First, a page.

According to the Polaris Project, for the first time, a majority of states have significant laws to battle trafficking. Last year, legislatures in 39 states passed anti-trafficking laws. Human trafficking, as defined by the Trafficking Victims Protection Act, can be the recruitment, transportation or harboring of people by means of force, deception or coercion. Victims, often mentally and physically abused, can be forced into prostitution, unfair working conditions or other exploitative situations.
Polaris Project , which runs the U.S. human trafficking hotline, has been ranking states for four years on anti-trafficking laws and the protections they afford to victims. The group considers whether laws lower the burden of proof for prosecuting trafficking of minors, vacate convictions of trafficking victims and mandate training for law enforcement officials. The rankings are based on a 12-point scale and divided into four tiers. New Jersey and Washington ranked highest on the list achieving perfect scores of 12, while South Dakota was the only state in the bottom tier. Overall, 32 states were in the top tier. Tier one states have passed “significant laws,” while tier four states have not made “minimal efforts.”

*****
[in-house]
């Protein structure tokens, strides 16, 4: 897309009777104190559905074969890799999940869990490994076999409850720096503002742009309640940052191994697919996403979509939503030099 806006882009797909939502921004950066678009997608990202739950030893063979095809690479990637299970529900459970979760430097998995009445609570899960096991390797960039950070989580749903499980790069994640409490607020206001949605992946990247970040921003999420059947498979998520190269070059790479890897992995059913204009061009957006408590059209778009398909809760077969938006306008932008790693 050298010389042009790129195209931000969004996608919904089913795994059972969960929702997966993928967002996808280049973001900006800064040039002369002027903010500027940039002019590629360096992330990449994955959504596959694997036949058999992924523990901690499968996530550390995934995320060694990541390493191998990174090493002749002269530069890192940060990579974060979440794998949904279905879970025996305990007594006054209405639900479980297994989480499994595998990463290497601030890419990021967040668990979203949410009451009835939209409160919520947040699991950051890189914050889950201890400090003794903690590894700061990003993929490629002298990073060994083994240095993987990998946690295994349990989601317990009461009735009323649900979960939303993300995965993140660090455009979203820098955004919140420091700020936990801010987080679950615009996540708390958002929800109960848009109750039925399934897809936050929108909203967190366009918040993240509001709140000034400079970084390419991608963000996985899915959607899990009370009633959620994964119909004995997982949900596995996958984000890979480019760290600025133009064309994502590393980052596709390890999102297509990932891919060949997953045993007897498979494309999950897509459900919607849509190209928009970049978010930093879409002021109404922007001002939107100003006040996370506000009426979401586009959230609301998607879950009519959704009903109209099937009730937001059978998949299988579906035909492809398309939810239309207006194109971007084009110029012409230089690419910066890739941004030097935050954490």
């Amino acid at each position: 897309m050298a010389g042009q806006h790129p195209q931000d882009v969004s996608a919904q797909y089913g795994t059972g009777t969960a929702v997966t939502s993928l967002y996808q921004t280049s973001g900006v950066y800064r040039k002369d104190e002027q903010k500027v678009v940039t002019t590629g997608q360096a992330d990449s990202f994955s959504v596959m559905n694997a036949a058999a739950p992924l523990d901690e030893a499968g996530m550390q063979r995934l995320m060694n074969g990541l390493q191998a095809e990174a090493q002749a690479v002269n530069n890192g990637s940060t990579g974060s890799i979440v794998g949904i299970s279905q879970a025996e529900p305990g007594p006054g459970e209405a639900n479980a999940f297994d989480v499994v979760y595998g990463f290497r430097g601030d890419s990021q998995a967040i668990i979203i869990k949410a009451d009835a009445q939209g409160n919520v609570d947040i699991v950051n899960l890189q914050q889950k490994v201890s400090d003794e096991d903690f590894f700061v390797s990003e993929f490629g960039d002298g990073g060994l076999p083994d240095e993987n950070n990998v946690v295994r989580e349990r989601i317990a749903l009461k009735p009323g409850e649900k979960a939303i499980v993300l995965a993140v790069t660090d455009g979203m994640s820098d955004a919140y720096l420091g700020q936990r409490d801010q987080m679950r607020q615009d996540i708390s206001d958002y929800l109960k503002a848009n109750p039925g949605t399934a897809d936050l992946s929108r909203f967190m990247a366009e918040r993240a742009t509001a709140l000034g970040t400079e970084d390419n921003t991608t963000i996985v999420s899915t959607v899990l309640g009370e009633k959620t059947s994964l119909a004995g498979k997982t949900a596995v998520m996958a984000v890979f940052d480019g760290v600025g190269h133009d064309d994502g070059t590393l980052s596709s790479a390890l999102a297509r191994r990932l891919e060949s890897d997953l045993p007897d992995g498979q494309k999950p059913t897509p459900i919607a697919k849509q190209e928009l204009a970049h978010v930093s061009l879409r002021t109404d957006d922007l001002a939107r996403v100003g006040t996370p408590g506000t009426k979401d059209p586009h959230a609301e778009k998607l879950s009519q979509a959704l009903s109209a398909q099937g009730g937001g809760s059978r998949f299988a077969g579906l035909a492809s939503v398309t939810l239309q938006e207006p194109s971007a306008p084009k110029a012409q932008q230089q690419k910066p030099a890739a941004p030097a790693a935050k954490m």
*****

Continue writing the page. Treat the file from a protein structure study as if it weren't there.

Kimberly Mehlman-Orozco, executive director of the Justitia Institute, a non-profit group that researches human trafficking, immigration and social justice, said a high rank does not mean a state is effectively combating human trafficking. “There needs to be research to evaluate whether these laws are having the outcome they are intended to have and that they are being put in to action,” she said.
Cindy McCain, wife of U.S. Senator John McCain and co-chair of a trafficking task force set up by Arizona’s governor, has a similar concern and has been working with Polaris Project. State and federal officials must make sure trafficking initiatives receive financial support, McCain said. She added that states in the West — including Arizona, which received only four points on Polaris’ scale — must take a hard look at what they are doing and educate the public. “This (trafficking) will absolutely affect them (states) economically,” McCain said. “It will affect their children. It will affect their neighborhoods. It has so many different facets to it and it has so many opportunities to really make a difference.”
Learn more at Yamiche Alcindor’s USA Today article: Dozens of states pass laws to fight human trafficking.